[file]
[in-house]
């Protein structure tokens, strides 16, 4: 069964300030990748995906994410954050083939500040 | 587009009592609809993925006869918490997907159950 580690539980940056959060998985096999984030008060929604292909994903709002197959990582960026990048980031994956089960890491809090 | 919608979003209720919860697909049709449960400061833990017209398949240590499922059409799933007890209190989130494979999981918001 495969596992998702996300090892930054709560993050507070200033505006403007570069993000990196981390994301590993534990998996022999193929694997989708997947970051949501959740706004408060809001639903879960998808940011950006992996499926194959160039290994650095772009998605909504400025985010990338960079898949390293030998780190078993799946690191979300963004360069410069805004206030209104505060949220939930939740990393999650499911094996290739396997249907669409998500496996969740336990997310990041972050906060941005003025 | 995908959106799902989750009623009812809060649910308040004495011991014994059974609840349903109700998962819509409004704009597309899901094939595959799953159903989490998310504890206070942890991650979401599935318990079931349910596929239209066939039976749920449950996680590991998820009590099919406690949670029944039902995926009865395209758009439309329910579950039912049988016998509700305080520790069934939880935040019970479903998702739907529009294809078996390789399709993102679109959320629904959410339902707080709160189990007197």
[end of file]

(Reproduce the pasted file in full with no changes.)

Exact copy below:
[in-house]
């Protein structure tokens, strides 16, 4: 069964300030990748995906994410954050083939500040 | 587009009592609809993925006869918490997907159950 580690539980940056959060998985096999984030008060929604292909994903709002197959990582960026990048980031994956089960890491809090 | 919608979003209720919860697909049709449960400061833990017209398949240590499922059409799933007890209190989130494979999981918001 495969596992998702996300090892930054709560993050507070200033505006403007570069993000990196981390994301590993534990998996022999193929694997989708997947970051949501959740706004408060809001639903879960998808940011950006992996499926194959160039290994650095772009998605909504400025985010990338960079898949390293030998780190078993799946690191979300963004360069410069805004206030209104505060949220939930939740990393999650499911094996290739396997249907669409998500496996969740336990997310990041972050906060941005003025 | 995908959106799902989750009623009812809060649910308040004495011991014994059974609840349903109700998962819509409004704009597309899901094939595959799953159903989490998310504890206070942890991650979401599935318990079931349910596929239209066939039976749920449950996680590991998820009590099919406690949670029944039902995926009865395209758009439309329910579950039912049988016998509700305080520790069934939880935040019970479903998702739907529009294809078996390789399709993102679109959320629904959410339902707080709160189990007197």